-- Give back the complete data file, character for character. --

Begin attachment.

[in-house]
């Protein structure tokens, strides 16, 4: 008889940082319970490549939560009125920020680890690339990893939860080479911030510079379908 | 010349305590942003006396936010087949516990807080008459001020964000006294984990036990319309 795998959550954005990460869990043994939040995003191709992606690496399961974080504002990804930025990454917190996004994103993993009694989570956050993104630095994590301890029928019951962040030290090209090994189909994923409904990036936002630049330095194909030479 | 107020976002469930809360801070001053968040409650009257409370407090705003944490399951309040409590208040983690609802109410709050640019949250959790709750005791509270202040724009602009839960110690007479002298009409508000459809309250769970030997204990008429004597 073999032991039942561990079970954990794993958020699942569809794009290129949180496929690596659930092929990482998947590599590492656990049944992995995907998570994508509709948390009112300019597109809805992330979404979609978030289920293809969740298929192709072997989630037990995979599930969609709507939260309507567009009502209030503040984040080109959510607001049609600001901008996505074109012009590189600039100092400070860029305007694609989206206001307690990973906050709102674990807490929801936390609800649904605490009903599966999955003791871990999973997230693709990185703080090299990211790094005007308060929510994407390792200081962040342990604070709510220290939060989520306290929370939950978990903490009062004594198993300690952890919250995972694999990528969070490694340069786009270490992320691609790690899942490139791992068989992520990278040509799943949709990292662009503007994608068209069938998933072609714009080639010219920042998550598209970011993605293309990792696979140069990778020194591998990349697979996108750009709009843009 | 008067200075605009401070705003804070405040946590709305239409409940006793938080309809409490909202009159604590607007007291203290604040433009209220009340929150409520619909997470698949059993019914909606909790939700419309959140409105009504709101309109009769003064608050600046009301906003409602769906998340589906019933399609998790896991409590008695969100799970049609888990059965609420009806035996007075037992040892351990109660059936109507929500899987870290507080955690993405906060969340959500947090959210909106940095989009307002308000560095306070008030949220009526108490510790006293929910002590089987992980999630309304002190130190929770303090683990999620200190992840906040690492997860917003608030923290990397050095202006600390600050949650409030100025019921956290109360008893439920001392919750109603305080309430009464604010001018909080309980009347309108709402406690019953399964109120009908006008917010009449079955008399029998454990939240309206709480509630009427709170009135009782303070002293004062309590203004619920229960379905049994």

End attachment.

[in-house]
């Protein structure tokens, strides 16, 4: 008889940082319970490549939560009125920020680890690339990893939860080479911030510079379908 | 010349305590942003006396936010087949516990807080008459001020964000006294984990036990319309 795998959550954005990460869990043994939040995003191709992606690496399961974080504002990804930025990454917190996004994103993993009694989570956050993104630095994590301890029928019951962040030290090209090994189909994923409904990036936002630049330095194909030479 | 107020976002469930809360801070001053968040409650009257409370407090705003944490399951309040409590208040983690609802109410709050640019949250959790709750005791509270202040724009602009839960110690007479002298009409508000459809309250769970030997204990008429004597 073999032991039942561990079970954990794993958020699942569809794009290129949180496929690596659930092929990482998947590599590492656990049944992995995907998570994508509709948390009112300019597109809805992330979404979609978030289920293809969740298929192709072997989630037990995979599930969609709507939260309507567009009502209030503040984040080109959510607001049609600001901008996505074109012009590189600039100092400070860029305007694609989206206001307690990973906050709102674990807490929801936390609800649904605490009903599966999955003791871990999973997230693709990185703080090299990211790094005007308060929510994407390792200081962040342990604070709510220290939060989520306290929370939950978990903490009062004594198993300690952890919250995972694999990528969070490694340069786009270490992320691609790690899942490139791992068989992520990278040509799943949709990292662009503007994608068209069938998933072609714009080639010219920042998550598209970011993605293309990792696979140069990778020194591998990349697979996108750009709009843009 | 008067200075605009401070705003804070405040946590709305239409409940006793938080309809409490909202009159604590607007007291203290604040433009209220009340929150409520619909997470698949059993019914909606909790939700419309959140409105009504709101309109009769003064608050600046009301906003409602769906998340589906019933399609998790896991409590008695969100799970049609888990059965609420009806035996007075037992040892351990109660059936109507929500899987870290507080955690993405906060969340959500947090959210909106940095989009307002308000560095306070008030949220009526108490510790006293929910002590089987992980999630309304002190130190929770303090683990999620200190992840906040690492997860917003608030923290990397050095202006600390600050949650409030100025019921956290109360008893439920001392919750109603305080309430009464604010001018909080309980009347309108709402406690019953399964109120009908006008917010009449079955008399029998454990939240309206709480509630009427709170009135009782303070002293004062309590203004619920229960379905049994």